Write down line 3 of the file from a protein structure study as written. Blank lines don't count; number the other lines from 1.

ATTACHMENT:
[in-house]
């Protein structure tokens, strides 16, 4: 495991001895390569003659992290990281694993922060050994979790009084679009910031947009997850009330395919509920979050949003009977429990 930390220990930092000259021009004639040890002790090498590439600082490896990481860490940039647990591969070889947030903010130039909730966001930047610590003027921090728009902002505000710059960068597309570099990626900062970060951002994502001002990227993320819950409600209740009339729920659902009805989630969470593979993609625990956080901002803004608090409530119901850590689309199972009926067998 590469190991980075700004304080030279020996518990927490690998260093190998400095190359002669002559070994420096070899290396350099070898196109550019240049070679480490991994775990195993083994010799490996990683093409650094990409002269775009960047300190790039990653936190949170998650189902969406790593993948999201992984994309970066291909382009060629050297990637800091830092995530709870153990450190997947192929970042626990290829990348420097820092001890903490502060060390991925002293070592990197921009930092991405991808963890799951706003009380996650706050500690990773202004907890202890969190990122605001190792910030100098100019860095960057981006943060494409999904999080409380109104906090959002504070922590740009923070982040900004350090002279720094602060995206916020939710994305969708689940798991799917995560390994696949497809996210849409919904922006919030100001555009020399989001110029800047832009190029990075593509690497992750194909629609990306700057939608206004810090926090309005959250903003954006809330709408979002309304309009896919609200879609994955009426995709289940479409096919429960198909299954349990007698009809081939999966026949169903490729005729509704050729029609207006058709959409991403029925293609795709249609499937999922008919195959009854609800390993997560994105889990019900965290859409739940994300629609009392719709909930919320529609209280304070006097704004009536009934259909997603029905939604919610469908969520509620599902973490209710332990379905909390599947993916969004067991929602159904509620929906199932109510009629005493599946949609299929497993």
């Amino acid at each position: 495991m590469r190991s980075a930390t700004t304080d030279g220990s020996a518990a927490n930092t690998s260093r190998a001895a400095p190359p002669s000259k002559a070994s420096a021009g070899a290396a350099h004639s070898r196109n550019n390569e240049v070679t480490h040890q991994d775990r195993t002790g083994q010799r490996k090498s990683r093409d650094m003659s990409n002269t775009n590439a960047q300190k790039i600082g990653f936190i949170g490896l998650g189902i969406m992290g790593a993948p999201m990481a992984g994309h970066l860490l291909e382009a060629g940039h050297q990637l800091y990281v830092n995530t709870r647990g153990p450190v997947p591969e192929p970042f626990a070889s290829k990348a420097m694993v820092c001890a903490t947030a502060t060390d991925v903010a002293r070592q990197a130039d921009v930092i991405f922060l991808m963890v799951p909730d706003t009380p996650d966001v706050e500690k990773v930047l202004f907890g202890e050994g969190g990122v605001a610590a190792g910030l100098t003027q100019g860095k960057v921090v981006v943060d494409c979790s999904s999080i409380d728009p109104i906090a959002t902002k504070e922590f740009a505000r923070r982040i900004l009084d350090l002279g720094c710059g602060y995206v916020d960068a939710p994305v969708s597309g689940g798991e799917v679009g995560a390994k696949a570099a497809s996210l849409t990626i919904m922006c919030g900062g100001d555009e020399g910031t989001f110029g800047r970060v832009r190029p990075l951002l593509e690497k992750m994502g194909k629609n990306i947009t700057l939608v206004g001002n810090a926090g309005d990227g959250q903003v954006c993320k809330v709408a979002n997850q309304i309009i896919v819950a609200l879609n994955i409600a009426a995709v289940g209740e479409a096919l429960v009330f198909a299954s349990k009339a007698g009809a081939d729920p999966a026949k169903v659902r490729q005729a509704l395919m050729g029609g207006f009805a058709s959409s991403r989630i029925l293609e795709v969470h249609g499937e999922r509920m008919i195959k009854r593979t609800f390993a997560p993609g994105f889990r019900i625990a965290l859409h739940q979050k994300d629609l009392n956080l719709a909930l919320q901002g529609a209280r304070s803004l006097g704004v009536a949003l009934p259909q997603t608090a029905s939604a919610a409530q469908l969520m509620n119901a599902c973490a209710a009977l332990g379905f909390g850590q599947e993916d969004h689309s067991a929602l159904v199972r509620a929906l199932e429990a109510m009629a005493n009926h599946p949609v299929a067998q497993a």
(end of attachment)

């Amino acid at each position: 495991m590469r190991s980075a930390t700004t304080d030279g220990s020996a518990a927490n930092t690998s260093r190998a001895a400095p190359p002669s000259k002559a070994s420096a021009g070899a290396a350099h004639s070898r196109n550019n390569e240049v070679t480490h040890q991994d775990r195993t002790g083994q010799r490996k090498s990683r093409d650094m003659s990409n002269t775009n590439a960047q300190k790039i600082g990653f936190i949170g490896l998650g189902i969406m992290g790593a993948p999201m990481a992984g994309h970066l860490l291909e382009a060629g940039h050297q990637l800091y990281v830092n995530t709870r647990g153990p450190v997947p591969e192929p970042f626990a070889s290829k990348a420097m694993v820092c001890a903490t947030a502060t060390d991925v903010a002293r070592q990197a130039d921009v930092i991405f922060l991808m963890v799951p909730d706003t009380p996650d966001v706050e500690k990773v930047l202004f907890g202890e050994g969190g990122v605001a610590a190792g910030l100098t003027q100019g860095k960057v921090v981006v943060d494409c979790s999904s999080i409380d728009p109104i906090a959002t902002k504070e922590f740009a505000r923070r982040i900004l009084d350090l002279g720094c710059g602060y995206v916020d960068a939710p994305v969708s597309g689940g798991e799917v679009g995560a390994k696949a570099a497809s996210l849409t990626i919904m922006c919030g900062g100001d555009e020399g910031t989001f110029g800047r970060v832009r190029p990075l951002l593509e690497k992750m994502g194909k629609n990306i947009t700057l939608v206004g001002n810090a926090g309005d990227g959250q903003v954006c993320k809330v709408a979002n997850q309304i309009i896919v819950a609200l879609n994955i409600a009426a995709v289940g209740e479409a096919l429960v009330f198909a299954s349990k009339a007698g009809a081939d729920p999966a026949k169903v659902r490729q005729a509704l395919m050729g029609g207006f009805a058709s959409s991403r989630i029925l293609e795709v969470h249609g499937e999922r509920m008919i195959k009854r593979t609800f390993a997560p993609g994105f889990r019900i625990a965290l859409h739940q979050k994300d629609l009392n956080l719709a909930l919320q901002g529609a209280r304070s803004l006097g704004v009536a949003l009934p259909q997603t608090a029905s939604a919610a409530q469908l969520m509620n119901a599902c973490a209710a009977l332990g379905f909390g850590q599947e993916d969004h689309s067991a929602l159904v199972r509620a929906l199932e429990a109510m009629a005493n009926h599946p949609v299929a067998q497993a």